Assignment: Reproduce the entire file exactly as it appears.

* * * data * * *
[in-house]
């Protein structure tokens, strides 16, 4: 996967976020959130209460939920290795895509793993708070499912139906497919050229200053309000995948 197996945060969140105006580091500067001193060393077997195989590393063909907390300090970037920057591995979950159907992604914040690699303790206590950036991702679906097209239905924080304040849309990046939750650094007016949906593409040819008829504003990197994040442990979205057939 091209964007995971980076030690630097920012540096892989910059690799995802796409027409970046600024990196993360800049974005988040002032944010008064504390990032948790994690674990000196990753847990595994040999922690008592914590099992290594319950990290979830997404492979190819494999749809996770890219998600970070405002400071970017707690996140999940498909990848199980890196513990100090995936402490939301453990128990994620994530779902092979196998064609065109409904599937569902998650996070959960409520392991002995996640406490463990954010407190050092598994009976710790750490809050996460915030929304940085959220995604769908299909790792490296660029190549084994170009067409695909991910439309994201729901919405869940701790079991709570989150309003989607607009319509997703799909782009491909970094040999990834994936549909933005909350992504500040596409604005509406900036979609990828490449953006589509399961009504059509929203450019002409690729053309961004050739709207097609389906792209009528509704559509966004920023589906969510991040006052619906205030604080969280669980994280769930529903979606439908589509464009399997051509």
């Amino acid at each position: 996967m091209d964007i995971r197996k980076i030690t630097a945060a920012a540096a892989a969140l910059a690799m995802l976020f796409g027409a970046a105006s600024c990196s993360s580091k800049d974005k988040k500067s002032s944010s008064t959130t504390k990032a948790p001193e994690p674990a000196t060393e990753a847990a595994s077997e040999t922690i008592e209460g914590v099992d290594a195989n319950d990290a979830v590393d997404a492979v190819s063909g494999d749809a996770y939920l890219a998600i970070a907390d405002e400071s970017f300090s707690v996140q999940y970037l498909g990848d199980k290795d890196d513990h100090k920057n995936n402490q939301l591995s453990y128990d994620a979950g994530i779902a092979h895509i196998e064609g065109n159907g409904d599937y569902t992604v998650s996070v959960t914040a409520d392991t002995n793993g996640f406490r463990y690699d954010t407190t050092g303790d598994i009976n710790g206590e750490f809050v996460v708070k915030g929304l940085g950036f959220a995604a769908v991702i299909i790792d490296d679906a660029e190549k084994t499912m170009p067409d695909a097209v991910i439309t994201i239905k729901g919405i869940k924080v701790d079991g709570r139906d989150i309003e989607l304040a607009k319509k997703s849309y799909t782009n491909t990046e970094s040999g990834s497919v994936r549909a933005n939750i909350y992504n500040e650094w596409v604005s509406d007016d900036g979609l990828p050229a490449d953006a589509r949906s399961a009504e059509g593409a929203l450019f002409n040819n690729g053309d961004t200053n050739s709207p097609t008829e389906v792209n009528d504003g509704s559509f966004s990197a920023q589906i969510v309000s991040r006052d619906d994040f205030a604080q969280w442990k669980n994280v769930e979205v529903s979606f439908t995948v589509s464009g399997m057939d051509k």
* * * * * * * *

[in-house]
């Protein structure tokens, strides 16, 4: 996967976020959130209460939920290795895509793993708070499912139906497919050229200053309000995948 197996945060969140105006580091500067001193060393077997195989590393063909907390300090970037920057591995979950159907992604914040690699303790206590950036991702679906097209239905924080304040849309990046939750650094007016949906593409040819008829504003990197994040442990979205057939 091209964007995971980076030690630097920012540096892989910059690799995802796409027409970046600024990196993360800049974005988040002032944010008064504390990032948790994690674990000196990753847990595994040999922690008592914590099992290594319950990290979830997404492979190819494999749809996770890219998600970070405002400071970017707690996140999940498909990848199980890196513990100090995936402490939301453990128990994620994530779902092979196998064609065109409904599937569902998650996070959960409520392991002995996640406490463990954010407190050092598994009976710790750490809050996460915030929304940085959220995604769908299909790792490296660029190549084994170009067409695909991910439309994201729901919405869940701790079991709570989150309003989607607009319509997703799909782009491909970094040999990834994936549909933005909350992504500040596409604005509406900036979609990828490449953006589509399961009504059509929203450019002409690729053309961004050739709207097609389906792209009528509704559509966004920023589906969510991040006052619906205030604080969280669980994280769930529903979606439908589509464009399997051509």
């Amino acid at each position: 996967m091209d964007i995971r197996k980076i030690t630097a945060a920012a540096a892989a969140l910059a690799m995802l976020f796409g027409a970046a105006s600024c990196s993360s580091k800049d974005k988040k500067s002032s944010s008064t959130t504390k990032a948790p001193e994690p674990a000196t060393e990753a847990a595994s077997e040999t922690i008592e209460g914590v099992d290594a195989n319950d990290a979830v590393d997404a492979v190819s063909g494999d749809a996770y939920l890219a998600i970070a907390d405002e400071s970017f300090s707690v996140q999940y970037l498909g990848d199980k290795d890196d513990h100090k920057n995936n402490q939301l591995s453990y128990d994620a979950g994530i779902a092979h895509i196998e064609g065109n159907g409904d599937y569902t992604v998650s996070v959960t914040a409520d392991t002995n793993g996640f406490r463990y690699d954010t407190t050092g303790d598994i009976n710790g206590e750490f809050v996460v708070k915030g929304l940085g950036f959220a995604a769908v991702i299909i790792d490296d679906a660029e190549k084994t499912m170009p067409d695909a097209v991910i439309t994201i239905k729901g919405i869940k924080v701790d079991g709570r139906d989150i309003e989607l304040a607009k319509k997703s849309y799909t782009n491909t990046e970094s040999g990834s497919v994936r549909a933005n939750i909350y992504n500040e650094w596409v604005s509406d007016d900036g979609l990828p050229a490449d953006a589509r949906s399961a009504e059509g593409a929203l450019f002409n040819n690729g053309d961004t200053n050739s709207p097609t008829e389906v792209n009528d504003g509704s559509f966004s990197a920023q589906i969510v309000s991040r006052d619906d994040f205030a604080q969280w442990k669980n994280v769930e979205v529903s979606f439908t995948v589509s464009g399997m057939d051509k």